Will it snow? Channel 9 meteorologists break down what to expect this winter

CHARLOTTE — As the holidays draw closer and the temperatures drop, Charlotteans have started asking an all-too-familiar question: Will it snow this season?

It used to snow in Charlotte often, and many remember the postcard-looking images of snow that used to blanket the Queen City. But if you were hoping for a trip down memory lane this season, unfortunately, the chances of that happening aren’t great.

[READ MORE: Sugar Mountain Ski Resort makes enough snow to open for season]

Below, Channel 9′s team of meteorologists explains the ingredients that create winter weather and what that looks like for Charlotte this season.

(WATCH: Winter’s temperature forecast with Meteorologist Ashley Kramlich)

When it comes to temperature, meteorologists look globally. You’ve heard Channel 9 talk about El Niño and La Niña -- they shift the Pacific Jet Stream. In La Niña years, like we are seeing now, it traps the cold Canadian air and keeps it locked up north.

That keeps our local temperatures warm in the winter.

This season, there is a 60-70% chance we will have a warmer winter than usual.

(WATCH: Winter’s precipitation forecast with Meteorologist John Ahrens)

If it were summertime, we’d be looking at a serious drop in lake levels. That’s because we are in a drought.

The last serious rainfall we tracked was on Sept. 1, and there’s no sign of that changing for the winter weather.

Of course, snow needs precipitation to form, but that “good” packing snow also needs to encounter dry air.

So the good news is that if we do get snowfall, it will be great for snowmen and snowball fights.

(WATCH: Examining previous snow trends with Meteorologist Keith Monday)

Warm air and drought mean not much snow again, but what about Charlotte’s past? Long-time Charlotteans reminisce about the snow the city used to get, so Channel 9 dug through years of data to explain the big change we’re seeing.

Channel 9 looked over yearly snowfall data going back to the 1980s and Charlotte did see more snow back then. From 1980 to 1989, the Queen City had four years where it saw yearly snow totals of at least 10 inches.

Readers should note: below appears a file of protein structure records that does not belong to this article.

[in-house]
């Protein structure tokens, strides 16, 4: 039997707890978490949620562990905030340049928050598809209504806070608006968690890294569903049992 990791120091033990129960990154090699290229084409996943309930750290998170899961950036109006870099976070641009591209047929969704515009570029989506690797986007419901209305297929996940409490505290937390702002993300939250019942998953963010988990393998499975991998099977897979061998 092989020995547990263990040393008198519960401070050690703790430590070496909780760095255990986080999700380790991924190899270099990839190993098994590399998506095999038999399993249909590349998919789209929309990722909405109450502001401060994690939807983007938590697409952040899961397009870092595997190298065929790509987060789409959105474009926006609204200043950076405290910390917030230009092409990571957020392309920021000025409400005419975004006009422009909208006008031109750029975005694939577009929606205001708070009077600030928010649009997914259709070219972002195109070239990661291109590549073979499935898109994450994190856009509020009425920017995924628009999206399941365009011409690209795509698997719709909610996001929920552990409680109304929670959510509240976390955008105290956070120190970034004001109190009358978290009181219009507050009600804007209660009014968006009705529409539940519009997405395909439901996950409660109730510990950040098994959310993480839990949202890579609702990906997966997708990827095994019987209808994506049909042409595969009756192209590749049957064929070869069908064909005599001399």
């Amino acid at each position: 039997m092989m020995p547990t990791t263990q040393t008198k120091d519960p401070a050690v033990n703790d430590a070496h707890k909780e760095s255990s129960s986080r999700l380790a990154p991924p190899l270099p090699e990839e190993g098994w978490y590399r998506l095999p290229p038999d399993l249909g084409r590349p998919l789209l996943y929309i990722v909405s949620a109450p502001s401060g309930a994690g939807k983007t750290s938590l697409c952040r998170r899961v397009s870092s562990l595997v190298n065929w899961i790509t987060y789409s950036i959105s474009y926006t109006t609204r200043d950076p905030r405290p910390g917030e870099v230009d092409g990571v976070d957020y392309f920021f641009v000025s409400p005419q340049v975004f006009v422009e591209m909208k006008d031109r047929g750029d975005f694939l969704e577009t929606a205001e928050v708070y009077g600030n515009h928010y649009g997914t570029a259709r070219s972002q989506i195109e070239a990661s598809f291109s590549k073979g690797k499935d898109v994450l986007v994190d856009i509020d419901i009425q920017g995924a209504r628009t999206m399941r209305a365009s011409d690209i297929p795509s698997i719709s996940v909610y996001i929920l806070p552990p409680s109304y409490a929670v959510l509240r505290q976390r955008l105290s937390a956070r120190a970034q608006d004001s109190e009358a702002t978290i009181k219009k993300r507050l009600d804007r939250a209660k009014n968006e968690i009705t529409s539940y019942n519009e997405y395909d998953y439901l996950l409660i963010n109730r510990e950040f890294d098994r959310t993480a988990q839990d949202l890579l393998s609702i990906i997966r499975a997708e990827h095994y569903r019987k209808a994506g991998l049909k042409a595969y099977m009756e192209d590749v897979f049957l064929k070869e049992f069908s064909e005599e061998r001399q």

But since then, the “snow machine” has been turned down.

From 1990-1999, not a single year had 10 inches total of snowfall. In fact, the highest snow total in that decade was the winter of 1997-1998, where the city only had five inches of snow.

Since the year 2000, Charlotte has had just three years with an annual snowfall of 10 inches or more.

(WATCH: Examining current snow trends with Chief Meteorologist Steve Udelson)

Of course, average snowfall depends entirely on where you live.

From the mountains of North Carolina to the midlands of South Carolina, the Charlotte area has such a climatologically-diverse community. There’s no easy answer to the question “Will it snow?”

While not every storm is the same, in a La Niña pattern like this, warm and dry is the overwhelming theme.

So who is most likely to see snow?

In any given situation, we focus on the mountains and the Interstate 40 corridor -- that’s where we’ll see snow and possibly a wintry mix of snow, sleet and freezing rain.

As we work our way out of the elevations, down the I-40 corridor down to I-85, that’s where we see that mix of snow and rain. Again, every storm is different, so that line between rain and snow will vary.

Heading down through Charlotte, especially south in the midlands of South Carolina and east of town, typically warm air gets in and mostly what falls is rain.

So, while we won’t say it’s not going to snow, we should consider ourselves lucky if it does.

(WATCH PREVIOUS: Will it snow this year? WSOC’s long-range weather forecast)